This site will look much better in a browser that supports web standards, but it is accessible to any browser or Internet device.

Skip to Content

Third reading of Bill C-52, An Act to amend the Canada Transportation Act and the Railway Safety Act

Hon. Art Eggleton:

Honourable senators, I rise to speak also on Bill C-52. Senator Plett has outlined in great detail what this legislation is intended to do, and a lot of the words in there are “could,” “may” or “the minister might” and this kind of language, but what he says is only as good as its implementation. Indeed, it’s only as good as the capacity and resources that are provided to ensure rail safety.

In that connection, the government doesn’t have a very good record. Are we just getting words, or are we going to actually get real rail safety? The Auditor General — remember him? — in his report two years ago said that they had done only a quarter of the safety inspections they were supposed to do — a quarter. In light of what happened with Lac-Mégantic, this is just not adequate.

In fact, in terms of VIA Rail — I realize we’re talking about transport of goods here — but in terms of VIA Rail, which has over 4 million passengers a year, no inspections — none whatsoever — were conducted. On top of that, the Auditor General said that the safety audits that were conducted were inadequate. In fact, the training and the skills of the inspectors were also deficient.

On top of that, the minister admitted at the time that she’d hired only one additional inspector since the Lac-Mégantic disaster. Well, that certainly doesn’t show an awful lot of priority on rail safety.

You know what? The most important part of rail safety is not getting to the end and having to collect from the rail companies on the insurance or the compensation fund.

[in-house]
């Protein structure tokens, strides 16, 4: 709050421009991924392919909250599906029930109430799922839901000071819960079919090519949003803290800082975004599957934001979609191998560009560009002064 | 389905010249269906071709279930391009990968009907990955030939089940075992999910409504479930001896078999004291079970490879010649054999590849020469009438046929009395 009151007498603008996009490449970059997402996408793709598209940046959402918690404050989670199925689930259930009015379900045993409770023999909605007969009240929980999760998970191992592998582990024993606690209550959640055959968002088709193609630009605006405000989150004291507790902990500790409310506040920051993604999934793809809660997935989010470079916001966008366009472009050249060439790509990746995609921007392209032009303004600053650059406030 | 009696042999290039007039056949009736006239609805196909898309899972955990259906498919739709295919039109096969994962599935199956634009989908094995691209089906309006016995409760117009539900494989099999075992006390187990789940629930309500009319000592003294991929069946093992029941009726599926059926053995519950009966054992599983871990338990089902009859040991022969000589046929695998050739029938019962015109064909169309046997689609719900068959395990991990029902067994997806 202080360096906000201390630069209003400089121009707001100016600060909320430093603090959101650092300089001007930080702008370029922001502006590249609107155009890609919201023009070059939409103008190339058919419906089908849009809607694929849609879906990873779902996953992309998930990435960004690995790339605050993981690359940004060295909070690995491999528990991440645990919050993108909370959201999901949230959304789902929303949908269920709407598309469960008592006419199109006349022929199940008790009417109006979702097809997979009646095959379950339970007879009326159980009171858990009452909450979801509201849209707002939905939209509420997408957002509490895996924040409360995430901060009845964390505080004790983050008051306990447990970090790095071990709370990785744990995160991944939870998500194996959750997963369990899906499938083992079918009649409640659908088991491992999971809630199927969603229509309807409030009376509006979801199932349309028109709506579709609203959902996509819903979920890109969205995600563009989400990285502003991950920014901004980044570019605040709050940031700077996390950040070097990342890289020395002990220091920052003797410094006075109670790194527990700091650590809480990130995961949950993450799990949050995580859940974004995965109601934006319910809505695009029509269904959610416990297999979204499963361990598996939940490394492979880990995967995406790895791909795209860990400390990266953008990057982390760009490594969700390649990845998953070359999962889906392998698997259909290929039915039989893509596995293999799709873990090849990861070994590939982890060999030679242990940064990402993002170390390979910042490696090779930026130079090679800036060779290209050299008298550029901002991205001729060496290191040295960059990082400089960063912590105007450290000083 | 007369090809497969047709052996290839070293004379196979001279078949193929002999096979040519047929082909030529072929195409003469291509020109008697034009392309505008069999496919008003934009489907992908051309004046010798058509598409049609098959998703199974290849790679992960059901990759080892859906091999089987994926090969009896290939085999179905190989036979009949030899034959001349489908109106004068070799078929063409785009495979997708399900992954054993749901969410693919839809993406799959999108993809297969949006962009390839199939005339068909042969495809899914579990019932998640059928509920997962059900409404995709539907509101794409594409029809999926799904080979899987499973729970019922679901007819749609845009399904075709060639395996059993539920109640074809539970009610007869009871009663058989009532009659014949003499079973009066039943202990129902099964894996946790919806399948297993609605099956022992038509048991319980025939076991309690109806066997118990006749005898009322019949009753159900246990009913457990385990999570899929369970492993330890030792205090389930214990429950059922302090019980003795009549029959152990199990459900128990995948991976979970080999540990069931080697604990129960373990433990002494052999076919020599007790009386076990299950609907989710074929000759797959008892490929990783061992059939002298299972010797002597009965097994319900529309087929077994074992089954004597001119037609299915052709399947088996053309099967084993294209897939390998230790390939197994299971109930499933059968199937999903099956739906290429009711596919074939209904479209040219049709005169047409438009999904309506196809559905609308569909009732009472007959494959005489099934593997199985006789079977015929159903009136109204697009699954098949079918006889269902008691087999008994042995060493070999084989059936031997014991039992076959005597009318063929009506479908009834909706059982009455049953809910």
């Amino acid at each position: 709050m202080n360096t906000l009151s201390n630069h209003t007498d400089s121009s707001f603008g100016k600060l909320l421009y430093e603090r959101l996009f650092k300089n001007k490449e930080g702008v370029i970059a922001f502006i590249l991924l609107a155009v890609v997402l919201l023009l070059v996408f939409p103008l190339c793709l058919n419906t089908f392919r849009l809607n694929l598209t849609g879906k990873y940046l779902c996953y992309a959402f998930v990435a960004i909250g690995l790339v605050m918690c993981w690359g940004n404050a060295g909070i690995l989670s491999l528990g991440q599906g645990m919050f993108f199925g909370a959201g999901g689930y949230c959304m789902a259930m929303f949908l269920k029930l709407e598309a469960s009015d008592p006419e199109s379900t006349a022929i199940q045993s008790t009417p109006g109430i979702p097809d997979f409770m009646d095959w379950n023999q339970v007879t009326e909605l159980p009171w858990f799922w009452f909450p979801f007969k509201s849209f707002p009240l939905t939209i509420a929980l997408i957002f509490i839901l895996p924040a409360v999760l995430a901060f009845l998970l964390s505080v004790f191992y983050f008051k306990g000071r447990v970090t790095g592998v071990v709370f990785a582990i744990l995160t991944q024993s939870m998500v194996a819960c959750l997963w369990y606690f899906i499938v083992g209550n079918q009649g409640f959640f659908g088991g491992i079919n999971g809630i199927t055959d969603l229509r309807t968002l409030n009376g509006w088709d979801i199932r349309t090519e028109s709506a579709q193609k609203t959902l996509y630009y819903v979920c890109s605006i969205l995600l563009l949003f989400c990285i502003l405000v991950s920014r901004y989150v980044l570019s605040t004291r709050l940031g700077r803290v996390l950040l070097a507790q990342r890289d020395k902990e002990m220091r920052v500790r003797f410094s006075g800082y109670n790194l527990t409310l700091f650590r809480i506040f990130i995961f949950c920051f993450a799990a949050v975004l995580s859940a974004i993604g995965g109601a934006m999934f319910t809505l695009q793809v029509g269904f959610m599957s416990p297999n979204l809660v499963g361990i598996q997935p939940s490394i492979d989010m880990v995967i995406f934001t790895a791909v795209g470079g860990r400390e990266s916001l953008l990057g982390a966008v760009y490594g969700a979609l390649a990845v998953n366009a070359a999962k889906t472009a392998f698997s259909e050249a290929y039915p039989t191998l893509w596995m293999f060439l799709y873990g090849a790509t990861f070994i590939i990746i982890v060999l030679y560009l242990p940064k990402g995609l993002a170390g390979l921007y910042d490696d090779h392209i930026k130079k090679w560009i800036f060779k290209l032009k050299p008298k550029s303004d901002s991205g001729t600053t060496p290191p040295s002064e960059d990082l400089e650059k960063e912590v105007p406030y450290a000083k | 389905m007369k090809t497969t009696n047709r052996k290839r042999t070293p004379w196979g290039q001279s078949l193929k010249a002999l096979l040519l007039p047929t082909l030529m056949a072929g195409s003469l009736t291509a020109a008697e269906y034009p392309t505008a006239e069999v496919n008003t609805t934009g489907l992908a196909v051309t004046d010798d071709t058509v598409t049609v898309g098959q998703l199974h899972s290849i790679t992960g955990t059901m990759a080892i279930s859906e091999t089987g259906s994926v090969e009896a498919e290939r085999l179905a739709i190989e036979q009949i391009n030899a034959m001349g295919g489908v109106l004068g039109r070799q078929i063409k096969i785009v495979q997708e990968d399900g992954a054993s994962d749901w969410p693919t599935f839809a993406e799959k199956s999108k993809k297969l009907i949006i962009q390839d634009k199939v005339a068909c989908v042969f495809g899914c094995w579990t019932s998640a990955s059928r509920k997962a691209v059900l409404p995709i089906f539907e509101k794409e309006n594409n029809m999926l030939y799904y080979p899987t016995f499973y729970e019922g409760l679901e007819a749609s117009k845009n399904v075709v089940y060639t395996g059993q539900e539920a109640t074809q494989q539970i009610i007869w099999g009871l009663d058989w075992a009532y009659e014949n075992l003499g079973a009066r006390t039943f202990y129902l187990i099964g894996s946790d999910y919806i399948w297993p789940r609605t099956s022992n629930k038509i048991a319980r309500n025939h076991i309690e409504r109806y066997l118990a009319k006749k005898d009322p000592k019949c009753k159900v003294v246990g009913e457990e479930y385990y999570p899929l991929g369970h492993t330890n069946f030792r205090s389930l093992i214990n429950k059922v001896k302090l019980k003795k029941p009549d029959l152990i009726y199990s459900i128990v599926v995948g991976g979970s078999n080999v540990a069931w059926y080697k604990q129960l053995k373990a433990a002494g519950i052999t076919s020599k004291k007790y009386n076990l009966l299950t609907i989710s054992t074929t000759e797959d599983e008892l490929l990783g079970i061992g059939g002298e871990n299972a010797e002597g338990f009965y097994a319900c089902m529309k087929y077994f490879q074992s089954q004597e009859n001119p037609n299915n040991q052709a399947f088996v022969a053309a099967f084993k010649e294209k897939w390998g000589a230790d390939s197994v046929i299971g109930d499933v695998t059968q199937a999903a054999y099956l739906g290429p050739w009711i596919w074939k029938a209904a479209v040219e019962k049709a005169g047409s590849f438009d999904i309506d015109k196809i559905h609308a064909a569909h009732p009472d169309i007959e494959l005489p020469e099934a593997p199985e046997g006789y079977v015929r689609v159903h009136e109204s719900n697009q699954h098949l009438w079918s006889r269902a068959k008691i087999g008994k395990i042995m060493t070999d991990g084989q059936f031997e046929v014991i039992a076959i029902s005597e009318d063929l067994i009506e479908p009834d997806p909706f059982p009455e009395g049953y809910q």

It’s good that they’re going in place, but the real thing that needs to be done is prevention. Imagine if Lac-Mégantic occurred in one of our major urban centres. Look at the loss of life that was there, the cost that was there. Imagine if it had happened in a major centre.

Interestingly enough, I remember one that did happen in a major centre. It happened in Mississauga in 1979. It necessitated the evacuation of some 200,000 people from that municipality. What’s interesting about that is that this bill talks about the provisions of the compensation fund being for crude oil shipment and only crude oil shipment at this point. Yes, they’re going to look at some others, but that Mississauga disaster involved propane and chlorine. They really need to get on it very quickly. The minister did say she was working on it. I hope that’s what’s going to happen and, in fact, they’re going to be able to amend the provision so it covers more than just a disaster that is relevant to crude oil.

Another point that’s worth making is that the budget for her department since the Lac-Mégantic disaster has been cut by some 20 per cent so that now the amount of money that’s devoted to rail safety is $34 million. That’s slightly behind what they put out for the advertising of the Economic Action Plan, so you can see where their priority is in all of that.

Those are the things that are of concern to me, but the bill does have good measures in it, if they are properly implemented and if they are properly resourced. The insurance scheme for the polluter pays is necessary. It’s necessary to up the limits that are involved in it as well to make sure that the rail companies and the shippers are in fact going to absorb much more of the cost and at the same time, the compensation fund, which will be contributed to by shippers, will help provide for additional resources if there is a major disaster.

On that basis and on the assurances of the minister that she is moving very quickly to implement this, I will support and suggest that we support Bill C-52.